Friday, August 30, 2013

Day hawk encounter

Spa day for the girls, a dust bath
Although I’ve been looking unsuccessfully for nighthawks, I did have an encounter with a “day hawk” last evening.

I’ve been letting the chickens out in the evenings when I get home. After issues with raccoons, fox and opossums, I no longer feel it is safe for them to roam free when I’m not at home.  They were not happy with this new directive, so we compromised. I let them out when I get home, and since they can’t tell time, they don’t seem to mind that their roaming is only limited to an hour or so each evening.

Last night they’d only been out about 30 minutes when I heard Doodle, my Rhode Island Red rooster, give his alarm call.  Now Doodle is a vigilant rooster. He keeps a wary eye on anything that might be trouble for his girls. To him, this can mean the neighbor’s cat is crossing the forest, anxious to get back home to dinner, or it might be a very high and distant turkey vulture that’s passing not very near by. But this alarm call sounded a bit different, so I went out to investigate.

Doodle was standing in the middle of the driveway, all puffed up, looking as large as he could.  Since he is a Rhode Island Red, this is pretty impressive.  He stands almost knee-high, with large spurs and lots of feathers. The girls were all scurrying to hide under the nearest bush.  At first I didn’t see any cause for all this alarm, but then I heard a sound—kek-kek-kek-kek—coming from an oak tree not very far from the edge of the cabin.  A Cooper’s Hawk.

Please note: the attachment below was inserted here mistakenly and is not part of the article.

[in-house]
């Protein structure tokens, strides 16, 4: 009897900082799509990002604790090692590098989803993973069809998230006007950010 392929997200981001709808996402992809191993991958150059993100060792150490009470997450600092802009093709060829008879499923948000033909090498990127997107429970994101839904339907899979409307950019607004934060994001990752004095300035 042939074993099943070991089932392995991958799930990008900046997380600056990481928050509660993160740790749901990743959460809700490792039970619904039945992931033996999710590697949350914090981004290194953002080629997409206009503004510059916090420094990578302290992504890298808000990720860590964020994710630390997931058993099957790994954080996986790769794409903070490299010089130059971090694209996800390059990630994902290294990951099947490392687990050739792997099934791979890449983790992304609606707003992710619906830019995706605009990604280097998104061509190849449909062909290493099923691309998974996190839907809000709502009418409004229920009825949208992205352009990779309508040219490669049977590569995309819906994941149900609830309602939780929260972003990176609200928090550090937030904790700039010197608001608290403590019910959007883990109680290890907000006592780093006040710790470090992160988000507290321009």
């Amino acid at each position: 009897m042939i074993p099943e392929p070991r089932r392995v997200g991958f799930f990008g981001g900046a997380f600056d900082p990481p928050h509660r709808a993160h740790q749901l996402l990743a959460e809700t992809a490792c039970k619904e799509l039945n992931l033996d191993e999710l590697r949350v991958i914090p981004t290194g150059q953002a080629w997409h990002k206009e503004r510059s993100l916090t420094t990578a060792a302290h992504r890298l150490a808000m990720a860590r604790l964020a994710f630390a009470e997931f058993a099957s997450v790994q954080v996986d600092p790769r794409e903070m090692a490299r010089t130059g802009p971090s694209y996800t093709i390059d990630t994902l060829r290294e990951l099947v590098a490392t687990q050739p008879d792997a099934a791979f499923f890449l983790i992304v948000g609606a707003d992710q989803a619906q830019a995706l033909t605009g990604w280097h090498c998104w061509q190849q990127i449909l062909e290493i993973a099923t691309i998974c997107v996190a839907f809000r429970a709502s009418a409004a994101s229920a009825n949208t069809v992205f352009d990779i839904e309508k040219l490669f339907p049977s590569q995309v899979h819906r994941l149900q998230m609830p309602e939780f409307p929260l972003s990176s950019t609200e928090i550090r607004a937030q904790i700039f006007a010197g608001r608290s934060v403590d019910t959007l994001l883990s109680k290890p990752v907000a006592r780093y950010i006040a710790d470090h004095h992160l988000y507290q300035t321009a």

It didn’t take very long before my presence made the hawk nervous.  It left its tree, glided past the house through the forest and disappeared.  I was left to be impressed by my chickens.  After all those years of domestication and being hatched at a hatchery somewhere, growing up with only me as their mother, their instincts are still well-honed.  Isn’t that a beautiful thing?  They are still birds who know what an alarm by their rooster means and know the difference between the near-innocuous alarm raised by the sight of a distant turkey vulture and the danger posed by a nearby Cooper’s Hawk.  The girls rock!

1 comment:

Scott said...

Could the Cooper's hawk take one of the chickens? Aren't they about the same size? Maybe it would kill the chicken and eat the bird in place rather than carry it away. I've seen Cooper's hawks take turkey chicks here at my preserve, but that's when the chicks are much smaller.